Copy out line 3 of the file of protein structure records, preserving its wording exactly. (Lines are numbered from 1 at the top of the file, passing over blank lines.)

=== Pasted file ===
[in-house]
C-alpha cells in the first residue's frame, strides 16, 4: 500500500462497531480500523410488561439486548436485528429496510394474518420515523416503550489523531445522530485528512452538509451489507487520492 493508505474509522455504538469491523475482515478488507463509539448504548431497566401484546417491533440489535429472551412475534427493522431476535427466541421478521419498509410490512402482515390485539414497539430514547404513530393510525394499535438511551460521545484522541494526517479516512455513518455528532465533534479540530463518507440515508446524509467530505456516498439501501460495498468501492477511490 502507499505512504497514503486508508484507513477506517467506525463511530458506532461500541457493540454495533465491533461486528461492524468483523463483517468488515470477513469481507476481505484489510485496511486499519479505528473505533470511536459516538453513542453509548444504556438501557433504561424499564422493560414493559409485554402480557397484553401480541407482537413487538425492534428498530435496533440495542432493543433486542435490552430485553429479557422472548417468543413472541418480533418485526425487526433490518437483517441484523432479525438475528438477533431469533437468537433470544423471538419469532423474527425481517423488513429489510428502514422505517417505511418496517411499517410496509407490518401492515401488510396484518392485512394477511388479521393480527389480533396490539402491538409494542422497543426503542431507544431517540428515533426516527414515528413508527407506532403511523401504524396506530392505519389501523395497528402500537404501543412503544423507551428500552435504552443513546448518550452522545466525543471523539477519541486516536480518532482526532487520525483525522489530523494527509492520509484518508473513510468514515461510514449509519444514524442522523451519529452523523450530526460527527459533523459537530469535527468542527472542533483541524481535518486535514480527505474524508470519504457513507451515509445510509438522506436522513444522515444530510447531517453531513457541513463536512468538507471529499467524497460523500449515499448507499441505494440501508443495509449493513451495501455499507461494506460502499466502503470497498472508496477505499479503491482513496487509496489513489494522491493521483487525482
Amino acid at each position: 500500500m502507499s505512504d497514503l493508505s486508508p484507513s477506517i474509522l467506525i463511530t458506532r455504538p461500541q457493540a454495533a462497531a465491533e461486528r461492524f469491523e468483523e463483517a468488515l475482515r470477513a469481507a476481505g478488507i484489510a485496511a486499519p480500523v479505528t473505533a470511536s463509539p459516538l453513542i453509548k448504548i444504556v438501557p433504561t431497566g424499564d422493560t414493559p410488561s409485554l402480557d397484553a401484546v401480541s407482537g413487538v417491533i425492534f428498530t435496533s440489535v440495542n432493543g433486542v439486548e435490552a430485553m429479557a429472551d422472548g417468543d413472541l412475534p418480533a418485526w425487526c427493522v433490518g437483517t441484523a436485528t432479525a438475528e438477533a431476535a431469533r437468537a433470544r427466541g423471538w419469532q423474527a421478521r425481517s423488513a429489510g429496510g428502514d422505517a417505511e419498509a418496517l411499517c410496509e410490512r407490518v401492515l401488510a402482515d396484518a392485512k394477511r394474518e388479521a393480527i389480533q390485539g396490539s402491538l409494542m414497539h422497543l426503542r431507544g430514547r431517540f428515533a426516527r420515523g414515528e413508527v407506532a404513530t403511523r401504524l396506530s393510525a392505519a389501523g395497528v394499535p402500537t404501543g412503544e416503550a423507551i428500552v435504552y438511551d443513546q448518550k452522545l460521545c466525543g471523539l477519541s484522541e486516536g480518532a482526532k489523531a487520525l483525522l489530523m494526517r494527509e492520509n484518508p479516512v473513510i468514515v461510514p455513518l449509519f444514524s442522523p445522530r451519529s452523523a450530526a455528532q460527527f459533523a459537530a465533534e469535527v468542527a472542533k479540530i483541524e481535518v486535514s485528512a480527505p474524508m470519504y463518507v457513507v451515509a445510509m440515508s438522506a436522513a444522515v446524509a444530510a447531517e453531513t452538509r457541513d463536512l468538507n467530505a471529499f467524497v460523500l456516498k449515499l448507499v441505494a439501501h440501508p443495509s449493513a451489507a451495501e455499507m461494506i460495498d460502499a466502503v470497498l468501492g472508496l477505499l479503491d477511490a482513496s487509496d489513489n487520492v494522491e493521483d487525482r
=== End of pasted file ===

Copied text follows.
Amino acid at each position: 500500500m502507499s505512504d497514503l493508505s486508508p484507513s477506517i474509522l467506525i463511530t458506532r455504538p461500541q457493540a454495533a462497531a465491533e461486528r461492524f469491523e468483523e463483517a468488515l475482515r470477513a469481507a476481505g478488507i484489510a485496511a486499519p480500523v479505528t473505533a470511536s463509539p459516538l453513542i453509548k448504548i444504556v438501557p433504561t431497566g424499564d422493560t414493559p410488561s409485554l402480557d397484553a401484546v401480541s407482537g413487538v417491533i425492534f428498530t435496533s440489535v440495542n432493543g433486542v439486548e435490552a430485553m429479557a429472551d422472548g417468543d413472541l412475534p418480533a418485526w425487526c427493522v433490518g437483517t441484523a436485528t432479525a438475528e438477533a431476535a431469533r437468537a433470544r427466541g423471538w419469532q423474527a421478521r425481517s423488513a429489510g429496510g428502514d422505517a417505511e419498509a418496517l411499517c410496509e410490512r407490518v401492515l401488510a402482515d396484518a392485512k394477511r394474518e388479521a393480527i389480533q390485539g396490539s402491538l409494542m414497539h422497543l426503542r431507544g430514547r431517540f428515533a426516527r420515523g414515528e413508527v407506532a404513530t403511523r401504524l396506530s393510525a392505519a389501523g395497528v394499535p402500537t404501543g412503544e416503550a423507551i428500552v435504552y438511551d443513546q448518550k452522545l460521545c466525543g471523539l477519541s484522541e486516536g480518532a482526532k489523531a487520525l483525522l489530523m494526517r494527509e492520509n484518508p479516512v473513510i468514515v461510514p455513518l449509519f444514524s442522523p445522530r451519529s452523523a450530526a455528532q460527527f459533523a459537530a465533534e469535527v468542527a472542533k479540530i483541524e481535518v486535514s485528512a480527505p474524508m470519504y463518507v457513507v451515509a445510509m440515508s438522506a436522513a444522515v446524509a444530510a447531517e453531513t452538509r457541513d463536512l468538507n467530505a471529499f467524497v460523500l456516498k449515499l448507499v441505494a439501501h440501508p443495509s449493513a451489507a451495501e455499507m461494506i460495498d460502499a466502503v470497498l468501492g472508496l477505499l479503491d477511490a482513496s487509496d489513489n487520492v494522491e493521483d487525482r